And you're OK with this because ????

Posted by: phoenixresearch | November 23, 2009 12:57 PM | Report abuse

Are we talking sewage type water and treated with what? This stuff will melt eventually and go into the ground water. Don't see the advantage to using it especially as I would assume that this resort is on a well. How many chemicals do you want in the drinking water?

Posted by: treadlefish | November 23, 2009 12:59 PM | Report abuse

Ever the maverick, that Senator McCain. Eric Borowsky, owner of the Arizona Snowbowl, did have his day in court. His son, Todd, hasn't been as successful in repealing the lap dance ban that hurt business at his Skin Cabaret. Will Senator McCain be able to help here, too? We know now where McCain stands on snow jobs, but what's his position on lap dancing?

Posted by: j_martens | November 23, 2009 1:03 PM | Report abuse

One Senator can obstruct the workings of a US Department by demanding his personal favor (for a close friend or heavy contributor, no doubt). Another Senator can extort hundreds of millions of dollars in exchange for a procedural vote. And on and on and on.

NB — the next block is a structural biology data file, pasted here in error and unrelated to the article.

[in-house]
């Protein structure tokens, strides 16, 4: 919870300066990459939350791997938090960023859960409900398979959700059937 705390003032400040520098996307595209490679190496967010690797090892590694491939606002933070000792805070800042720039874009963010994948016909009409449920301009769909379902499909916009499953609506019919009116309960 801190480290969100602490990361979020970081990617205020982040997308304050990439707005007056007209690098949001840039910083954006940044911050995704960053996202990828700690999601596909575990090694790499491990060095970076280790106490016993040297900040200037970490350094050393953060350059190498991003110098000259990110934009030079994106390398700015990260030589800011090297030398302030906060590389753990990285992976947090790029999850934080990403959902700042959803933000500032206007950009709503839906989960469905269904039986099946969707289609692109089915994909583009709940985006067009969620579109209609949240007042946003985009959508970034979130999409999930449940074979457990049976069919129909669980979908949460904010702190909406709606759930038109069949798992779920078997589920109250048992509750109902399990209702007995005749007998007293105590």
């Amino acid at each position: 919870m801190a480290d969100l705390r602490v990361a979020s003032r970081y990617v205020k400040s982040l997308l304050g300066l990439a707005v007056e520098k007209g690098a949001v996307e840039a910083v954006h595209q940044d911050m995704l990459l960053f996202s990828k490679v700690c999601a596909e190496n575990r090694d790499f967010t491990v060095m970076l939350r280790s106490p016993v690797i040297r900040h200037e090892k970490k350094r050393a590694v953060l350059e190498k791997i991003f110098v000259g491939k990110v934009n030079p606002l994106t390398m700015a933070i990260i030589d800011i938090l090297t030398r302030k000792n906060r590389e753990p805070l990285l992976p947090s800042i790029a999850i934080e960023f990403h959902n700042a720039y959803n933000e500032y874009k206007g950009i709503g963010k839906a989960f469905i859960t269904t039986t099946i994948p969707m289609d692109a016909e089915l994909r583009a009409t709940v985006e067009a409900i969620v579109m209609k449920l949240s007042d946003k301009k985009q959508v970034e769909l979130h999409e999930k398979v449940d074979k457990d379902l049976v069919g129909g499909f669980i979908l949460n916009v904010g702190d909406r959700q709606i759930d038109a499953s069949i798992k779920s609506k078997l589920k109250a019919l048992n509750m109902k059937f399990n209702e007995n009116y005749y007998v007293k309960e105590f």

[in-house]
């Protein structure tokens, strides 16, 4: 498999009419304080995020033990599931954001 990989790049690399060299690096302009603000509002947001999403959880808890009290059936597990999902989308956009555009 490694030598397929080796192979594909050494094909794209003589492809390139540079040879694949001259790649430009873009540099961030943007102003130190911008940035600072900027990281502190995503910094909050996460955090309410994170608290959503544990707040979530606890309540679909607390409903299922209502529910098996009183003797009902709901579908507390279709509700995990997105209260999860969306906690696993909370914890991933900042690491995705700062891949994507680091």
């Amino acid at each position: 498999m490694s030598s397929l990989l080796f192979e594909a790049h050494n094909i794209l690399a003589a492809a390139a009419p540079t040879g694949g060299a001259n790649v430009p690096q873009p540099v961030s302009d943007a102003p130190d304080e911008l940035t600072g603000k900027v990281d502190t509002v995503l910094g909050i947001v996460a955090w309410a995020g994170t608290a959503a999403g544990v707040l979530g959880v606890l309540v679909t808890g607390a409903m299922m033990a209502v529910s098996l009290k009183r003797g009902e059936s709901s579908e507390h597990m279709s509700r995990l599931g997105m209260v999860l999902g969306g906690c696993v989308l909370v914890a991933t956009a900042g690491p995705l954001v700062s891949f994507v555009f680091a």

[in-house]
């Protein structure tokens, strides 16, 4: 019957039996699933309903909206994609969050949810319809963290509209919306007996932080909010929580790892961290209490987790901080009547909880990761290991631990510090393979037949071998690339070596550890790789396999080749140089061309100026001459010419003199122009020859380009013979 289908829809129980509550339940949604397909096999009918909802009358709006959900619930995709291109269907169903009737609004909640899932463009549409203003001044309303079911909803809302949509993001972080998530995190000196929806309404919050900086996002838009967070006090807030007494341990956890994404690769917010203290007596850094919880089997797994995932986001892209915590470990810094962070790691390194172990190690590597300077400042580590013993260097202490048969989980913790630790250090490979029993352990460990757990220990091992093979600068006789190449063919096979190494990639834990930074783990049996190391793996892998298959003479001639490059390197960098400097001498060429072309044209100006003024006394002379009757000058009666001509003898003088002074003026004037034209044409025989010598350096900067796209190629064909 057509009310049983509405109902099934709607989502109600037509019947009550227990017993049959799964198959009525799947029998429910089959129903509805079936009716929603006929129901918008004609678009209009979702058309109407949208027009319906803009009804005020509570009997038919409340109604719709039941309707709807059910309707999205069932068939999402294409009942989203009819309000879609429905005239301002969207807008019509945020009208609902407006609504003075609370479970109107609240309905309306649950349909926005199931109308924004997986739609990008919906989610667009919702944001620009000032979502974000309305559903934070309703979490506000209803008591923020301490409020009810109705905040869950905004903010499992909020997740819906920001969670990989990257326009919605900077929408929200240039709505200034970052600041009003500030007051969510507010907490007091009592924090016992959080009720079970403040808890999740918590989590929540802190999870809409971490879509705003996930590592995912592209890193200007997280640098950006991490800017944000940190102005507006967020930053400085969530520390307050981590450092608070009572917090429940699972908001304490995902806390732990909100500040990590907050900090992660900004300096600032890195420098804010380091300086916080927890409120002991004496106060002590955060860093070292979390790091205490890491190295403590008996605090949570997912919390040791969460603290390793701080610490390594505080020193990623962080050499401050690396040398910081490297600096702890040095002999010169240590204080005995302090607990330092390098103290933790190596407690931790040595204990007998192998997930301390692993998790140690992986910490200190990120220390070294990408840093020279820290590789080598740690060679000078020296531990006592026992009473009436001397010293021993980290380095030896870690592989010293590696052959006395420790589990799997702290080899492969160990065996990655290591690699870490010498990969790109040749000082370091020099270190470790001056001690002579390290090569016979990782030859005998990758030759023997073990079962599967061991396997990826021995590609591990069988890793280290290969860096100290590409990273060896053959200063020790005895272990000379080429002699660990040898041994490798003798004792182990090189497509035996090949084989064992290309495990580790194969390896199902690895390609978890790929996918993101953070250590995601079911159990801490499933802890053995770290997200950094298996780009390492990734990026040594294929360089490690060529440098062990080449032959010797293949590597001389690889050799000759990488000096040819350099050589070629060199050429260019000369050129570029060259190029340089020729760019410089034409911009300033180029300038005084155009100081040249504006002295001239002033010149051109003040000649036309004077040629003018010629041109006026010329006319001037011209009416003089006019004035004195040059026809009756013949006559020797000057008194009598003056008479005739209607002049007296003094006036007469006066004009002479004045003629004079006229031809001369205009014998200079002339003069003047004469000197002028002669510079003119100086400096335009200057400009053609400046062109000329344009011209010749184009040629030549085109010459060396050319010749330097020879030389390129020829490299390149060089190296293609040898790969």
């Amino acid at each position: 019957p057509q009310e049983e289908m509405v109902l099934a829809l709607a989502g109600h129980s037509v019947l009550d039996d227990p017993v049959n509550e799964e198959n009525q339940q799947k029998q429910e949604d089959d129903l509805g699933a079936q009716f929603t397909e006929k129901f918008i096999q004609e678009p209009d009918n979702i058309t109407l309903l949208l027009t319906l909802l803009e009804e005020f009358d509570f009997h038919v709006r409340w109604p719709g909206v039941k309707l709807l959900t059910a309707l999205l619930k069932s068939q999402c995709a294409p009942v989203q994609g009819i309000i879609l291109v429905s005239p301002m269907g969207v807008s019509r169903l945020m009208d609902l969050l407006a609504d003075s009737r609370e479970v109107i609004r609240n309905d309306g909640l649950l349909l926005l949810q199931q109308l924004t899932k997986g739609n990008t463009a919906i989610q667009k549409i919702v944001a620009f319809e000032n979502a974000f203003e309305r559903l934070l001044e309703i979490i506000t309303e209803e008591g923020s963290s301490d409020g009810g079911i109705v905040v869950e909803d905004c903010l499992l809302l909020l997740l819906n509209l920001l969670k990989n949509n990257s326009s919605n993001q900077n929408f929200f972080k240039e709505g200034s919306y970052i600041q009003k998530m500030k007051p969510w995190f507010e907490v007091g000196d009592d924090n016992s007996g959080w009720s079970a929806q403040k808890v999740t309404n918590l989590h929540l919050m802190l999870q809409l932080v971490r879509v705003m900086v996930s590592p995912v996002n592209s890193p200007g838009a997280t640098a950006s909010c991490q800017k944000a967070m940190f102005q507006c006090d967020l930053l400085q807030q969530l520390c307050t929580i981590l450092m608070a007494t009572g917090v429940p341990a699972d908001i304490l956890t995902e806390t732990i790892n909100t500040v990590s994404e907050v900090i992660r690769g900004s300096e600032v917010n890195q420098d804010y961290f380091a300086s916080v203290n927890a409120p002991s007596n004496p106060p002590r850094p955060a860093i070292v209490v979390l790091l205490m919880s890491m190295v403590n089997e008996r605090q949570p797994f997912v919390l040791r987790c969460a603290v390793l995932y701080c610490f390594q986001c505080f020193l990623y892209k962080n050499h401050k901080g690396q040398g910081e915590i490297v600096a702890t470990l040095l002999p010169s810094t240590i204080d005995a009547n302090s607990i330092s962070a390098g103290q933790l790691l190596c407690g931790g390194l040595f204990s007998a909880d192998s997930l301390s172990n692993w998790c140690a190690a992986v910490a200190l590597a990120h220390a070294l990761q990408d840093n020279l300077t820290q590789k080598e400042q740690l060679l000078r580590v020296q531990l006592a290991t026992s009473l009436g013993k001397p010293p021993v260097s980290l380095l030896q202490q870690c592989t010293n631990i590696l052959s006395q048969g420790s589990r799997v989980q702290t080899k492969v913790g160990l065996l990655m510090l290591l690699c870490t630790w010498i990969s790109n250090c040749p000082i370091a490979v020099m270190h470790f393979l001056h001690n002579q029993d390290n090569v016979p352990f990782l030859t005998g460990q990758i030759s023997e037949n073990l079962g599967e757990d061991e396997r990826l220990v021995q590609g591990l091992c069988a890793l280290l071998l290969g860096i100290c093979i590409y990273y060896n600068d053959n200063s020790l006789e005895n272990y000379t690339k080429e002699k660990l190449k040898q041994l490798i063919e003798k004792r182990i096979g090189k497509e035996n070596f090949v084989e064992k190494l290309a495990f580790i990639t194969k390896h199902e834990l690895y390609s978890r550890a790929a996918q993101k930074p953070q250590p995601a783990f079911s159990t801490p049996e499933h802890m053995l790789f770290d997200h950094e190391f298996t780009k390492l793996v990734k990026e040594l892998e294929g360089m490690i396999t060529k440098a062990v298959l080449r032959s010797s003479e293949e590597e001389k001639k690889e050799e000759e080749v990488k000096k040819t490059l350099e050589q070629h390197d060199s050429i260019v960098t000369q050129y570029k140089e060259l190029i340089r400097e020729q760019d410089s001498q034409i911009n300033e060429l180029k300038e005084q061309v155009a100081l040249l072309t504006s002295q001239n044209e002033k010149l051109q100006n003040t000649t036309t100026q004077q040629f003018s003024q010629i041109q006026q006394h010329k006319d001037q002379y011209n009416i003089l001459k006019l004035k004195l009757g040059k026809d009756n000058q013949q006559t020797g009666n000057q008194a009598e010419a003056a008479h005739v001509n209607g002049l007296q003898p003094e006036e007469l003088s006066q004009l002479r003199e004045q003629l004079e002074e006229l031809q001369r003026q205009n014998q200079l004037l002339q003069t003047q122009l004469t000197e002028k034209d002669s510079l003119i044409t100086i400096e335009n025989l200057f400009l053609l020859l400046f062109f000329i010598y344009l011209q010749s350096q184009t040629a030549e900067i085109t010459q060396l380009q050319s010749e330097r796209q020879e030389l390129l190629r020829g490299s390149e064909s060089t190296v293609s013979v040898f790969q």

Our system of government is broken. The crooks and opportunists have found so many ways to subvert it that it can now never be fixed. It is time for a new Constitution, with iron-clad rules to compel our elected representatives to serve US, not THEMSELVES.

Posted by: nan_lynn | November 23, 2009 1:19 PM | Report abuse

Oh my god, maybe the Bushevicks were right about McCain.

Posted by: whocares666 | November 23, 2009 1:22 PM | Report abuse

Wear a yellow ski suit. That was the "snow" stains won't show!

Posted by: TOMHERE | November 23, 2009 1:32 PM | Report abuse

Treated waste water is probably OK, but the real question is whether and how to honor Native American traditions and wishes. The white guys want to desecrate a sacred mountain. Is that OK? We stole it and massacred them fair and square, right? The current Supreme Court does not have anyone's confidence as an interpreter or guardian of Constitutional rights. Roberts, Alito, Scalia and Thomas are wingnuts.

Posted by: frodot | November 23, 2009 1:40 PM | Report abuse